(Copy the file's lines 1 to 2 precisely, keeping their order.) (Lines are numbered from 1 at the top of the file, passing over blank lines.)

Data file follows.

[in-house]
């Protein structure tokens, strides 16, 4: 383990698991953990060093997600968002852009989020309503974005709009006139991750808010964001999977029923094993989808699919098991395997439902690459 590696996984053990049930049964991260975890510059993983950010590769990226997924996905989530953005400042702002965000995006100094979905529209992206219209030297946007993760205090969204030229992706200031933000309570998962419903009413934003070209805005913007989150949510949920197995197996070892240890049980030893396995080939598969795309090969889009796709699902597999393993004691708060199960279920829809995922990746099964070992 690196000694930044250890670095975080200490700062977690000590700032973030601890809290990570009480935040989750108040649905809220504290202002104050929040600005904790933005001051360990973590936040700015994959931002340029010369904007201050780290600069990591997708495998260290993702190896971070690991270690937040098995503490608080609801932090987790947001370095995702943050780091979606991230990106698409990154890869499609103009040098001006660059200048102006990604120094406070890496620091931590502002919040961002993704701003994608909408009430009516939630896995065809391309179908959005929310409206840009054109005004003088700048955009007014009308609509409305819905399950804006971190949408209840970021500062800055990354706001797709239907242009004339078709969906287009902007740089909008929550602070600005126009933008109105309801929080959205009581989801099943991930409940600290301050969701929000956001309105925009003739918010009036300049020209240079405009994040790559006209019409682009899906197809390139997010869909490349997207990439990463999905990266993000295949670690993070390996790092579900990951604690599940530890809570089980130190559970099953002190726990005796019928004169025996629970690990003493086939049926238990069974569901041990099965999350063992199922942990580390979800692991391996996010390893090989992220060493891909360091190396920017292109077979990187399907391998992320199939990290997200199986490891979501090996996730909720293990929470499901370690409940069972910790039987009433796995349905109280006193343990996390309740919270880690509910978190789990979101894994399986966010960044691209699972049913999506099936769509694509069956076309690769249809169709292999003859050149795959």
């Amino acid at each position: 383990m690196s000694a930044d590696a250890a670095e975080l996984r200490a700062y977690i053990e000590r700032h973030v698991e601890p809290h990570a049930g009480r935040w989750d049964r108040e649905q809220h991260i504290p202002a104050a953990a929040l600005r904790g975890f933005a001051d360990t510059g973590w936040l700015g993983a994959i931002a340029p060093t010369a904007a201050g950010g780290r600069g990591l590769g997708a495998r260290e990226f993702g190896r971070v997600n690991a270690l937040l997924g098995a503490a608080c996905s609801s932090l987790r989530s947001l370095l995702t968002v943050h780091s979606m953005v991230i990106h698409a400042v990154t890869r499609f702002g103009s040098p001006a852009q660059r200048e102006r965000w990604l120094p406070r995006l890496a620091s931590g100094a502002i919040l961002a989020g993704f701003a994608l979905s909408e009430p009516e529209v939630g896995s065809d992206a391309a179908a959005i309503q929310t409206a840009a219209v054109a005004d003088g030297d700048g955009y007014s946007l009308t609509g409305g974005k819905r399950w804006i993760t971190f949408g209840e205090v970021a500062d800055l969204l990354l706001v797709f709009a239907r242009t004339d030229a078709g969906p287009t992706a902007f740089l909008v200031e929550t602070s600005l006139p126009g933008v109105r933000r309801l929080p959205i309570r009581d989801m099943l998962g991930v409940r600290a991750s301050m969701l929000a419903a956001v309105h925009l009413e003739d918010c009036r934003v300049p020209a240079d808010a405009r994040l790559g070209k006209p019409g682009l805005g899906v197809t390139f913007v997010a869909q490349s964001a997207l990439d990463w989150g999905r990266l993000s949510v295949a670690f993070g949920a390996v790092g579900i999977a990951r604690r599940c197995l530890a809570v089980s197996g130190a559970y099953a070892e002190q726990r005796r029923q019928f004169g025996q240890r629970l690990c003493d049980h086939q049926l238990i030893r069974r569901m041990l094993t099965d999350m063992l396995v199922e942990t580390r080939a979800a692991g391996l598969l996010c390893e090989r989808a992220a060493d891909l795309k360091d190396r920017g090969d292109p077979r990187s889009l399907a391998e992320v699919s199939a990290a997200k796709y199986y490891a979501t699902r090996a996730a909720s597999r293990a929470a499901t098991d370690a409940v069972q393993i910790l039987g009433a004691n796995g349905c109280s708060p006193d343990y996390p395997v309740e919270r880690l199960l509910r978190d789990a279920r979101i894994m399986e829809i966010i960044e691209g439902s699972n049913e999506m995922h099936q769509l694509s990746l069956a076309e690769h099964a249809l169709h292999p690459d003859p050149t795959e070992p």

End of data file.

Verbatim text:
[in-house]
């Protein structure tokens, strides 16, 4: 383990698991953990060093997600968002852009989020309503974005709009006139991750808010964001999977029923094993989808699919098991395997439902690459 590696996984053990049930049964991260975890510059993983950010590769990226997924996905989530953005400042702002965000995006100094979905529209992206219209030297946007993760205090969204030229992706200031933000309570998962419903009413934003070209805005913007989150949510949920197995197996070892240890049980030893396995080939598969795309090969889009796709699902597999393993004691708060199960279920829809995922990746099964070992 690196000694930044250890670095975080200490700062977690000590700032973030601890809290990570009480935040989750108040649905809220504290202002104050929040600005904790933005001051360990973590936040700015994959931002340029010369904007201050780290600069990591997708495998260290993702190896971070690991270690937040098995503490608080609801932090987790947001370095995702943050780091979606991230990106698409990154890869499609103009040098001006660059200048102006990604120094406070890496620091931590502002919040961002993704701003994608909408009430009516939630896995065809391309179908959005929310409206840009054109005004003088700048955009007014009308609509409305819905399950804006971190949408209840970021500062800055990354706001797709239907242009004339078709969906287009902007740089909008929550602070600005126009933008109105309801929080959205009581989801099943991930409940600290301050969701929000956001309105925009003739918010009036300049020209240079405009994040790559006209019409682009899906197809390139997010869909490349997207990439990463999905990266993000295949670690993070390996790092579900990951604690599940530890809570089980130190559970099953002190726990005796019928004169025996629970690990003493086939049926238990069974569901041990099965999350063992199922942990580390979800692991391996996010390893090989992220060493891909360091190396920017292109077979990187399907391998992320199939990290997200199986490891979501090996996730909720293990929470499901370690409940069972910790039987009433796995349905109280006193343990996390309740919270880690509910978190789990979101894994399986966010960044691209699972049913999506099936769509694509069956076309690769249809169709292999003859050149795959």